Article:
Something fairly profound happened to my wife and me Sunday. I have a group of friends that I communicate with regularly via an email list, and Sunday afternoon I shared what happened with them. One asked, “Great story. Will you be sharing it with your readers?”
Hm: good question. I said I was pondering it — but I don’t very often tell stories about my volunteer EMS experiences in my weird news newsletter, yaknow?
“Good News Helps”
Another piped up: “Do it. People need good news right now. Especially some of us who are getting nervous as 50-somethings around us are dropping. Mortality is weighing quite heavy on some. Good news, firsthand accounts of honest to goodness good stuff helps.”
He was referring to a number of recent well-publicized deaths, like Michael Jackson, who just dropped dead at 50. The same day, 1970s icon Farrah Fawcett died from cancer. At 62, she was a bit older than 50-something, but that’s pretty close. And yesterday “Pitchman” Billy Mays died too, also at 50.
My buddy is 50-something himself; he’s one of the “some” he spoke of who’s feeling mortal as people around him are dying in, it seems, droves.
So at the risk of sounding too proud of the “honest-to-goodness good stuff” that happened on Sunday, here’s what happened.
As many of you know, my first career was in EMS — I was an advanced life support medic in between stints as a police cadet and sheriff’s deputy. After getting my degree, working for NASA’s Jet Propulsion Laboratory for a decade, and then going into writing and publishing — a 22-year hiatus from EMS — I recertified as an EMT.
Trained medics were (and still are) in short supply in my rural community in western Colorado, just as in many rural communities everywhere, and experienced ones even more so. Because I have experience, I was given the task of re-establishing a First Responder Corps in my county; a previous team had gone defunct before I moved here.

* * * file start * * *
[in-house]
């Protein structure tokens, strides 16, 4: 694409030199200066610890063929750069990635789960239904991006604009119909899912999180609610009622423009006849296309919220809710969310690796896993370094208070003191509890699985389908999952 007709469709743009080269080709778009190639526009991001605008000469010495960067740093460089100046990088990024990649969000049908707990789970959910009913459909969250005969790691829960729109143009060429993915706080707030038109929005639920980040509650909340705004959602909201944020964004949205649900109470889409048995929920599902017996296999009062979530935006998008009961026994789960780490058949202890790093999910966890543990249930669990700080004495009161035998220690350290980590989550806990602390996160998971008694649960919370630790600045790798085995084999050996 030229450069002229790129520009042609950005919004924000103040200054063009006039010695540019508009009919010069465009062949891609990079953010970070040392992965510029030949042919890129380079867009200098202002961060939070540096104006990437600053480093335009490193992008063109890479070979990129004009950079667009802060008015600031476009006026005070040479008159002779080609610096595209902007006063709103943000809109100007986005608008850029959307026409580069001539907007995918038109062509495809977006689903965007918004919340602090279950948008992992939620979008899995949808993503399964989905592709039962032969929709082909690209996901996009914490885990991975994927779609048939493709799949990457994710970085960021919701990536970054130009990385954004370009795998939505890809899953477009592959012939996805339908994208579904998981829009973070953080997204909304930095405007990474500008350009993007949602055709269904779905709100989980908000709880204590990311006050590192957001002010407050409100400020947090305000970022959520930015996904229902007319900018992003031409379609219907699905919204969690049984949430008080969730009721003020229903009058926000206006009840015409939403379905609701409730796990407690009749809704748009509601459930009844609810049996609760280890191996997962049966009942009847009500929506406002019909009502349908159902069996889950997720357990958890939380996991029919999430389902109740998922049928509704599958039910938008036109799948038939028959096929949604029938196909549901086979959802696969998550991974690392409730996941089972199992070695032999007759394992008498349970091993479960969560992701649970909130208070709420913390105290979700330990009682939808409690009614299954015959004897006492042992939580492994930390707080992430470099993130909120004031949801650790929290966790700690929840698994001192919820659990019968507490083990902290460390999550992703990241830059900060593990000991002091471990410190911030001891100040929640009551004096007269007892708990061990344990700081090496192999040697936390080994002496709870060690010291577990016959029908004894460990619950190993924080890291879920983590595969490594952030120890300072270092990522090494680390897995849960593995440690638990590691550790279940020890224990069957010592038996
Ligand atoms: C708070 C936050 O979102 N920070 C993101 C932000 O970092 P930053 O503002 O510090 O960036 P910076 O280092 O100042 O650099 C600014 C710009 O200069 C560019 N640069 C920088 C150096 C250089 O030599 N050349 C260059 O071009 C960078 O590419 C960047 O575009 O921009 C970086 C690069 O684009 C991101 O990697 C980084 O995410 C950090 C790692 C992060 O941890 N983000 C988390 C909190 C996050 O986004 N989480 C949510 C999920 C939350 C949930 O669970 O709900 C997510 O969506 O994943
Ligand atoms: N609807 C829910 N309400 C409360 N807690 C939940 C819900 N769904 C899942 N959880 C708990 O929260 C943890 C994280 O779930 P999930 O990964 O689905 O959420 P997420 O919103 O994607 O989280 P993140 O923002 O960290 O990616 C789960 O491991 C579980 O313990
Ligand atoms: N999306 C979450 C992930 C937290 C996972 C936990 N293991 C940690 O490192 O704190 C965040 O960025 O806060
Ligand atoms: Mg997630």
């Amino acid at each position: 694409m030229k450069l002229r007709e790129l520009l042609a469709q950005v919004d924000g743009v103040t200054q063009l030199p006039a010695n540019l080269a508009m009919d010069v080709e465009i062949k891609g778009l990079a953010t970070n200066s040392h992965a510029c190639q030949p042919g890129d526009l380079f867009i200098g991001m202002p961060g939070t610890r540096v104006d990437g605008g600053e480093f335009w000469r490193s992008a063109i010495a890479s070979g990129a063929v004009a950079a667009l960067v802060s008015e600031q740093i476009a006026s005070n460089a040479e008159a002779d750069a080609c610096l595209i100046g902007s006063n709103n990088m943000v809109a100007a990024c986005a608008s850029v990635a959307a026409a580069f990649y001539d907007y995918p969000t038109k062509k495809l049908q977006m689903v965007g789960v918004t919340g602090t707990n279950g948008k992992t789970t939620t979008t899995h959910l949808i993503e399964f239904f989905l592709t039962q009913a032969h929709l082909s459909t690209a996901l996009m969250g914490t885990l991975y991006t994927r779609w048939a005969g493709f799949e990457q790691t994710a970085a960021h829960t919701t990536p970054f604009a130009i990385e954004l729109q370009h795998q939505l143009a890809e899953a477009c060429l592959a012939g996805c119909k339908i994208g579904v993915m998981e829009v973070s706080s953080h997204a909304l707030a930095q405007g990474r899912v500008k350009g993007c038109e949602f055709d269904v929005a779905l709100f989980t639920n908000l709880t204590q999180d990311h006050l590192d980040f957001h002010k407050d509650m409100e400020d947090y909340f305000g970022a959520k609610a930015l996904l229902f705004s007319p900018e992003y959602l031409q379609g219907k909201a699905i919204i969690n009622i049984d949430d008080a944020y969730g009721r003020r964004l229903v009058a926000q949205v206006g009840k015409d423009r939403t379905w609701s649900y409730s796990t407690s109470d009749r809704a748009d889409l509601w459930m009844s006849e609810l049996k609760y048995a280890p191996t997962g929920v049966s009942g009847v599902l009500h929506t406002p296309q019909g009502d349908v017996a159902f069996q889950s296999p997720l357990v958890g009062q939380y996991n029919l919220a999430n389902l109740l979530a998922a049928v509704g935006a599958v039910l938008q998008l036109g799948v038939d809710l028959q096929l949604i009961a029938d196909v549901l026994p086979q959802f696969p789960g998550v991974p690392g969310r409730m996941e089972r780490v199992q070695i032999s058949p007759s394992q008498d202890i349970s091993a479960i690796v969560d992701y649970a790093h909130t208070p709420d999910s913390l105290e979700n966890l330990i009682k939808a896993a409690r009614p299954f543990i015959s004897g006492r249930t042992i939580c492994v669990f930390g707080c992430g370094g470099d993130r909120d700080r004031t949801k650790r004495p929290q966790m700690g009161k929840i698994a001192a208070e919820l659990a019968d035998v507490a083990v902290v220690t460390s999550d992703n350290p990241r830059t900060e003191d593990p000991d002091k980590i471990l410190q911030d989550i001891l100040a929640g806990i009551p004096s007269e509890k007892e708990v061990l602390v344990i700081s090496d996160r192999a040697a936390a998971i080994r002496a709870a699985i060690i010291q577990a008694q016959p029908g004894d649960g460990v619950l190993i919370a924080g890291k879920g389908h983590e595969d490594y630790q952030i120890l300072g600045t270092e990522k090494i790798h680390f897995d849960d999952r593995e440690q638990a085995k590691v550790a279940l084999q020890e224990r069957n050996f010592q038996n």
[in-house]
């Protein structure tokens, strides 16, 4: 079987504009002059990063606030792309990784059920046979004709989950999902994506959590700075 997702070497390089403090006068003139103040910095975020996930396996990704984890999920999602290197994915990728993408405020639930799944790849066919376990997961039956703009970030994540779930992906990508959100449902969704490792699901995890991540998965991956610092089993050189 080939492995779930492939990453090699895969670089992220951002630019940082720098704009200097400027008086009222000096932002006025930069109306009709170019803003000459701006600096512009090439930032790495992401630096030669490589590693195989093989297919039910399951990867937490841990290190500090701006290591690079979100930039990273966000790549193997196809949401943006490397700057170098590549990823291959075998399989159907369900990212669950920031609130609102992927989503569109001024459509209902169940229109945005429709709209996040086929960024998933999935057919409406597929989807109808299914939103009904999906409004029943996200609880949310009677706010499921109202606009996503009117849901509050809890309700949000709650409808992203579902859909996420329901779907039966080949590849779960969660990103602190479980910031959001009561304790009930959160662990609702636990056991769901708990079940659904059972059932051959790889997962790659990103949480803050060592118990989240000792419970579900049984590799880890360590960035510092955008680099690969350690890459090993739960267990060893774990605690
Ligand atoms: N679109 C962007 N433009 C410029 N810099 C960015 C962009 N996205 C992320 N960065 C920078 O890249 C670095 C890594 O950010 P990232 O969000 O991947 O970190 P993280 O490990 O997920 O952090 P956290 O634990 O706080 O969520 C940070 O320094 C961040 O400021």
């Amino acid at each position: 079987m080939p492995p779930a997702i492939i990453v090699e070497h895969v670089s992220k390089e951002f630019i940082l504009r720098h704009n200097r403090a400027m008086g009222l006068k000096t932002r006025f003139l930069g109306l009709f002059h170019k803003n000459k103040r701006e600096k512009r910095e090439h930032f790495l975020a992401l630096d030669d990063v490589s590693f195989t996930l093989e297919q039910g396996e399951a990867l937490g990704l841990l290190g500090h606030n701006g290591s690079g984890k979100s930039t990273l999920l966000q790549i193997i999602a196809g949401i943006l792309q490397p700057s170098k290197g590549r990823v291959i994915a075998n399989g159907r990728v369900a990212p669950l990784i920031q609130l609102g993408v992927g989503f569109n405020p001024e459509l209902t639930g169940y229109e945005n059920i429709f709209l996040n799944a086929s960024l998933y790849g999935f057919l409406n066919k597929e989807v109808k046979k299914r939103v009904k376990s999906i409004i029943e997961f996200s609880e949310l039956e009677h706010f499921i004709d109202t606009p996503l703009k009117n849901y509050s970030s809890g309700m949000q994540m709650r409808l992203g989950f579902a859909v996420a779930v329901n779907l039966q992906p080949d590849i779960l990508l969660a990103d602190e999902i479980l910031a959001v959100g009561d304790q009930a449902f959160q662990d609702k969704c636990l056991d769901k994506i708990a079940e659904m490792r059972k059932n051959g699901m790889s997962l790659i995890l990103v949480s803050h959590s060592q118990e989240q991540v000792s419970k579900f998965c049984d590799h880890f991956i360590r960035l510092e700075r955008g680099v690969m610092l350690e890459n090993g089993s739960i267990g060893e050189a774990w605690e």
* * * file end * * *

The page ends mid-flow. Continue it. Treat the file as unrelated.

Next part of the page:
In my area in Western Colorado, it takes 20-25 minutes for an ambulance to arrive at an emergency, and even that assumes good weather. I now have a team of a half-dozen trained people who can respond at the drop of a hat to help keep people alive in an emergency until the ambulance or the duty paramedic gets there to take over.
There’s a school bus driver, a church secretary, a retired high school science teacher, a retired U.S. Forest Service guy, a retired county commissioner, my wife, and me.
As the Captain of the squad, the guy with experience, I’m expected to roll on every call to back up the less experienced team members. Knowing I’m coming gives them the confidence to roll into sometimes terrifying circumstances after their (as little as) 110 hours of training.
My wife, Kit, got certified as an EMT at the same time I did: she wanted to do something about that shortage of medics too.
Since I was re-certifying at a lower level than before, it was easy for me to blow through the class. I read the book, but didn’t have to study, even though a lot of things have changed in the 22 years since I moved on to my next career (and I forgot a lot of the things that didn’t change!)